The Etruscan civilisation, which flourished from the 8th until the 5th century BC in what is now Tuscany, is one of the most fascinating and mysterious in history. An uninhibited, elemental people, the Etruscans enthralled D.H. Lawrence, who craved their 'old wisdom', the secret of their vivacity and love of life. To him they represented the antithesis of everything he despised in the modern world, perhaps because their spontaneity and naturalness struck a chord with his own quest for personal and artistic freedom - so often censured or repressed. Lawrence approaches the enigmatic Etruscans as a poet, passionately and searchingly, and so the reader is swept up in his luminous descriptions of a utopian world where dancing and feasting, art and music were everything. The exhilaration of Lawrence in his Etruscan adventures stands in stark contrast to his intimations of the darkness of Mussolini's Italy - at a time when Europe was beginning its inexorable drift towards tragedy. The last of Lawrence's travel books, 'Etruscan Places' is an ephemeral and vivid account, replete with hauntingly evocative descriptions of the way of life of this once great civilisation.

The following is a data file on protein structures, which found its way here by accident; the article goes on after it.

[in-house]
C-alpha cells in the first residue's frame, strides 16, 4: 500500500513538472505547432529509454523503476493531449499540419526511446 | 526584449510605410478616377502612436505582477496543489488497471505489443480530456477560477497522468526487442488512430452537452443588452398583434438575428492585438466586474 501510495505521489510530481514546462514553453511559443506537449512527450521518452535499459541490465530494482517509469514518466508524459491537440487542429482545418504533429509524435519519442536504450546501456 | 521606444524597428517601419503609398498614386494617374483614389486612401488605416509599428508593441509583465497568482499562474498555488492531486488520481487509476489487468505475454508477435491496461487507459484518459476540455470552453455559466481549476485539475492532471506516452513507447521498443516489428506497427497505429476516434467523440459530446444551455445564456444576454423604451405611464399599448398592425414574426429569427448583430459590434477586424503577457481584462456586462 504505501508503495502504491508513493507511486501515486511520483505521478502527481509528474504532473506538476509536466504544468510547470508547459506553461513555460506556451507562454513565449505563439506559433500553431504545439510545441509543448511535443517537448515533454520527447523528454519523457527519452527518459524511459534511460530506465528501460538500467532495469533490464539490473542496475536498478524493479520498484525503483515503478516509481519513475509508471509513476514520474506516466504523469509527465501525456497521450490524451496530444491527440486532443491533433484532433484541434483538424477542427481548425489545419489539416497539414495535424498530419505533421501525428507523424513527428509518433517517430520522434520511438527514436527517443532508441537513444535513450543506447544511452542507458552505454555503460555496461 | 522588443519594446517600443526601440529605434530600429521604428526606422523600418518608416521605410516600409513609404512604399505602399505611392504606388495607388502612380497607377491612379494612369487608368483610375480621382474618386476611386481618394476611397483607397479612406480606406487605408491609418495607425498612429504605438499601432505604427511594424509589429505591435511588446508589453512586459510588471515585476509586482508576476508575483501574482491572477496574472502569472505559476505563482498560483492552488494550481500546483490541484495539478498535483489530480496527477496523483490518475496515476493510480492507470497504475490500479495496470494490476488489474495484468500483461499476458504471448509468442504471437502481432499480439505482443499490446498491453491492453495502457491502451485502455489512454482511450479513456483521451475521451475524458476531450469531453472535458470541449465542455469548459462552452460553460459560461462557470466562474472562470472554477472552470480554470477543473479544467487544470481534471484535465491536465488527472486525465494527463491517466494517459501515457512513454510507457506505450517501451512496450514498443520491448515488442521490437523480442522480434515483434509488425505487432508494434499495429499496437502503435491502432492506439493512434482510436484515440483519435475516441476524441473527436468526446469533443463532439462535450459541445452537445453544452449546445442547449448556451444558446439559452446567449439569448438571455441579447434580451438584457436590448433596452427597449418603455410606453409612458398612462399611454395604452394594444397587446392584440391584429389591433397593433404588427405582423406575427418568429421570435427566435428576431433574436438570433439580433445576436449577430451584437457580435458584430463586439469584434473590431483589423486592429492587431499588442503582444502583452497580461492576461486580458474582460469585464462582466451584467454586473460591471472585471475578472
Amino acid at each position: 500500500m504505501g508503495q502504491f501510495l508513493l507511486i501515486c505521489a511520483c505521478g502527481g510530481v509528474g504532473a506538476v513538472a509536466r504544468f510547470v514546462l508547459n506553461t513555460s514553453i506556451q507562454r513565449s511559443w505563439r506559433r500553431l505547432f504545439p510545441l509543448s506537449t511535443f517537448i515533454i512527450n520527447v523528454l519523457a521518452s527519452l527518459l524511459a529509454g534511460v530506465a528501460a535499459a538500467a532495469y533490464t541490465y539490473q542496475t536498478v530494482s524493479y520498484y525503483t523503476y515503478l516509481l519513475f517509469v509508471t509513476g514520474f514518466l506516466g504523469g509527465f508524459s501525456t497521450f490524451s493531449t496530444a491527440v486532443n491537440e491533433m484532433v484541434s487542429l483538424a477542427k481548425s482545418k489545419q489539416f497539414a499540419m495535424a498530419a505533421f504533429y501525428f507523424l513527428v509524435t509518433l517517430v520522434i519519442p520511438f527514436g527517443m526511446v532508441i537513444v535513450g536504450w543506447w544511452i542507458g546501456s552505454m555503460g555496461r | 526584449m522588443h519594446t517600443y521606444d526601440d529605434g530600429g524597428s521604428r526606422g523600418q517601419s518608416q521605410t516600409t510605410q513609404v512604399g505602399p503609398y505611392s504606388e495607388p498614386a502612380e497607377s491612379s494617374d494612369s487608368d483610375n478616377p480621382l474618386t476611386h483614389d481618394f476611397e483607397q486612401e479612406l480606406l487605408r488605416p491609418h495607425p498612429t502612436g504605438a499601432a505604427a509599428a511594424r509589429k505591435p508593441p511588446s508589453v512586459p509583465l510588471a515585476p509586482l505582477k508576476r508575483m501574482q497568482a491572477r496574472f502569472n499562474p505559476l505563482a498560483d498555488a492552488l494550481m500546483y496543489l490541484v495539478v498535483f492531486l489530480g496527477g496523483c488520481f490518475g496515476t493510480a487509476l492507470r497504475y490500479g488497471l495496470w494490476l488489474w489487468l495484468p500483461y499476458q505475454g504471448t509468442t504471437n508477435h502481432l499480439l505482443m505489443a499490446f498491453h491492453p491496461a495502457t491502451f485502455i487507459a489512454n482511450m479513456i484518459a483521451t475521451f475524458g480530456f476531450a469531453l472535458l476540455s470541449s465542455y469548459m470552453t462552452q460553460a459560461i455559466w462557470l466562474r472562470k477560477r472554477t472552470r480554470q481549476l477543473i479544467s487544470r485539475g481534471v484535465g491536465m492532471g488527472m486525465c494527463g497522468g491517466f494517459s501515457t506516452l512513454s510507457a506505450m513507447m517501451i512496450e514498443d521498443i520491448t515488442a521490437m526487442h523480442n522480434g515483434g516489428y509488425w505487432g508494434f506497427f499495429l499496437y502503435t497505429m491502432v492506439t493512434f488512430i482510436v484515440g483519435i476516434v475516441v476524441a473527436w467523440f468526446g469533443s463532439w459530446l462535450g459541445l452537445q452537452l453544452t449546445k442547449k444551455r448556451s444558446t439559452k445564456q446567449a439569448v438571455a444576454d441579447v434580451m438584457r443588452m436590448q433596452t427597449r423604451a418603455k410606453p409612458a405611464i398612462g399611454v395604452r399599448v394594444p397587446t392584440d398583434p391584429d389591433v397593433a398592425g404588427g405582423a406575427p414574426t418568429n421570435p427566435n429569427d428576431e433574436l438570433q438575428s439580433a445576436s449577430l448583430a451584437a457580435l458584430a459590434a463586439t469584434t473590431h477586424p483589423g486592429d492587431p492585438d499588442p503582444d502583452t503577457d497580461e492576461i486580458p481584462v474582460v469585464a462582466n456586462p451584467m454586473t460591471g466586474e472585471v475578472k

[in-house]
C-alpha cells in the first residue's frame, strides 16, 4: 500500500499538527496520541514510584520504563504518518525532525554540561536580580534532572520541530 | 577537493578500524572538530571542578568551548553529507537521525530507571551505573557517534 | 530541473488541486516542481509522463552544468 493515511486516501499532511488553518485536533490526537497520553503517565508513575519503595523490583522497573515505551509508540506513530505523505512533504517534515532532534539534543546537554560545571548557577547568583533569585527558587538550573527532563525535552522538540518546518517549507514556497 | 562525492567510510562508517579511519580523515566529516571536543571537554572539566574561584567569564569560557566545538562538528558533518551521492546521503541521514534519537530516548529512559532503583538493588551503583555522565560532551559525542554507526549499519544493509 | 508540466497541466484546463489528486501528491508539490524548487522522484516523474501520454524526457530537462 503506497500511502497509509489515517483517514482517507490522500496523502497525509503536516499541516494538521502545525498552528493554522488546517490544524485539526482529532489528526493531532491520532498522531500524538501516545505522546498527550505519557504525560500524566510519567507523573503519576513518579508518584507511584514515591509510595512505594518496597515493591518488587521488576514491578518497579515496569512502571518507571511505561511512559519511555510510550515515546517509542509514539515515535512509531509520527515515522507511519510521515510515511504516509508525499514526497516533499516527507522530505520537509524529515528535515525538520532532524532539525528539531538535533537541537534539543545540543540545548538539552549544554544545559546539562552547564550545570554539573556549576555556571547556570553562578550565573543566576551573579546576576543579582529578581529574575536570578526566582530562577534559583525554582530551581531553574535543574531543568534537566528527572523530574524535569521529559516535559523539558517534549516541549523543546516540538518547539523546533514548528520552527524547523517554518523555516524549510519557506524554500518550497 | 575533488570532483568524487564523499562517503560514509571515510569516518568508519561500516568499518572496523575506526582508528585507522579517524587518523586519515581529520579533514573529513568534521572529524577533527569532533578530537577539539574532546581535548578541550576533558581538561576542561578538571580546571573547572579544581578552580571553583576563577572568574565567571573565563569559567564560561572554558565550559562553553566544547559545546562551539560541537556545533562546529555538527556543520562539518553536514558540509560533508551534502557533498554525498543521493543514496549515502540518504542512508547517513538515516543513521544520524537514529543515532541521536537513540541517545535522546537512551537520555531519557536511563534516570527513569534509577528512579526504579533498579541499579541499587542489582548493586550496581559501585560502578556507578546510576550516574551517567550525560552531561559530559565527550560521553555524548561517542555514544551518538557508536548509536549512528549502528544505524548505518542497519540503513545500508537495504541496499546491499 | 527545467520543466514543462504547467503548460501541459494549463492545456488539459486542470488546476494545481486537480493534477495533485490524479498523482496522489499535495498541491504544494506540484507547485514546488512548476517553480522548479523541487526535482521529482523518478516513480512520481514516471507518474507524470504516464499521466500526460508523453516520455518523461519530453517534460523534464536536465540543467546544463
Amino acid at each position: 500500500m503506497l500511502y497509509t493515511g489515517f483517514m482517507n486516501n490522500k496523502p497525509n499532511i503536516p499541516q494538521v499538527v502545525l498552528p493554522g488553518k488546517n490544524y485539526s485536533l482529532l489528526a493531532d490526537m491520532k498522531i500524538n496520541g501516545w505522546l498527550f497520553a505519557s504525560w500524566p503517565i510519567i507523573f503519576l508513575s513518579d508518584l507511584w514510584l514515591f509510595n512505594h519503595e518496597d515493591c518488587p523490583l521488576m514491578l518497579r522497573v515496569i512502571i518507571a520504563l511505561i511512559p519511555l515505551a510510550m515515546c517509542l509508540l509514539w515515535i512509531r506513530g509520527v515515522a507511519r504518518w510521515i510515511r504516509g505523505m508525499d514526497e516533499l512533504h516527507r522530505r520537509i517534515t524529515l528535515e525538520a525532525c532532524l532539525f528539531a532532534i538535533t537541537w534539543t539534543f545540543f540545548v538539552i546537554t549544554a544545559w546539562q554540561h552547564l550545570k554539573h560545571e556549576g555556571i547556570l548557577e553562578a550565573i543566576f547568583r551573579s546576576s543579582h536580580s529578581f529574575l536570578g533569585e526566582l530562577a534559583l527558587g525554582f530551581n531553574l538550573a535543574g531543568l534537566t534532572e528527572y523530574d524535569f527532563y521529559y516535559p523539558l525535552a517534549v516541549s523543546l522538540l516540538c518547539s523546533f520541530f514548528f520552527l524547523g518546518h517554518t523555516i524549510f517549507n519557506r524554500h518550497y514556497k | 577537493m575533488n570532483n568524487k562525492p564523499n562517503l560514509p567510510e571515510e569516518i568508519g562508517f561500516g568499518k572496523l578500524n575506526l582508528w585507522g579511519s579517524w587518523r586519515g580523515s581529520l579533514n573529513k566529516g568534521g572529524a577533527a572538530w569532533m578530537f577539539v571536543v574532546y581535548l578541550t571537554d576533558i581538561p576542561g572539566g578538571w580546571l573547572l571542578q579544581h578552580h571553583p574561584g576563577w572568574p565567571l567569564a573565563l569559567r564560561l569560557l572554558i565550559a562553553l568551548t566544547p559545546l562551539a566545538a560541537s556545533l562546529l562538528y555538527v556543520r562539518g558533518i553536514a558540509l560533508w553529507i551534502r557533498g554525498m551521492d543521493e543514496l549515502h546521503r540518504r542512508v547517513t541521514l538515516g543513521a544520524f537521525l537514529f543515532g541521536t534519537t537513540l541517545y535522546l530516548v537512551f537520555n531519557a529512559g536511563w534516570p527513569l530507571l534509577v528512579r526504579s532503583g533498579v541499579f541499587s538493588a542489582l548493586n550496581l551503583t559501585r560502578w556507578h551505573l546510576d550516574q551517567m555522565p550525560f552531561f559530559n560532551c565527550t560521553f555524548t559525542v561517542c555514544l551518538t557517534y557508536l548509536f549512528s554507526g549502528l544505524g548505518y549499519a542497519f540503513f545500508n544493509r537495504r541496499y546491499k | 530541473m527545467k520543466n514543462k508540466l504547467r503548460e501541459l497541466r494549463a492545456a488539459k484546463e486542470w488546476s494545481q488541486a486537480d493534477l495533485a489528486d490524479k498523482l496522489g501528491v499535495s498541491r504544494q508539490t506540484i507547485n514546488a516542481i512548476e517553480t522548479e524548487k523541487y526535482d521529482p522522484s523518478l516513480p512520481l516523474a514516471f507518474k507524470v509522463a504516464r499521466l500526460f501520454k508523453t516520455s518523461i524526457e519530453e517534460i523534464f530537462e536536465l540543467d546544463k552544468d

D.H. Lawrence (1885-1930), novelist, poet, playwright, painter, critic, is an icon of 20th century literature. He began writing at an early age, publishing his first novel, The White Peacock, when he was twenty-five, Sons and Lovers three years later and The Rainbow and Women in Love in his thirties. His hatred of militarism, openly expressed during the First World War, sparked a wave of vilification that forced him to leave England and embark on what he called his 'Savage Pilgrimage'. He spent the remainder of his life travelling - to America, Italy, Austria, Mexico, the South of France and Sri Lanka - and it was during this time that he wrote such classics as Sea and Sardinia, The Plumed Serpent and Lady Chatterley's Lover. With the exception of E.M. Forster, who called him 'the greatest imaginative novelist of our generation' and friends such as Aldous Huxley, Lawrence's obituarists were dismissive and hostile. It was not until The Lady Chatterley Trial thirty years after his death and the subsequent publication of the book that Lawrence was finally recognised as one of the great writers and thinkers of his age.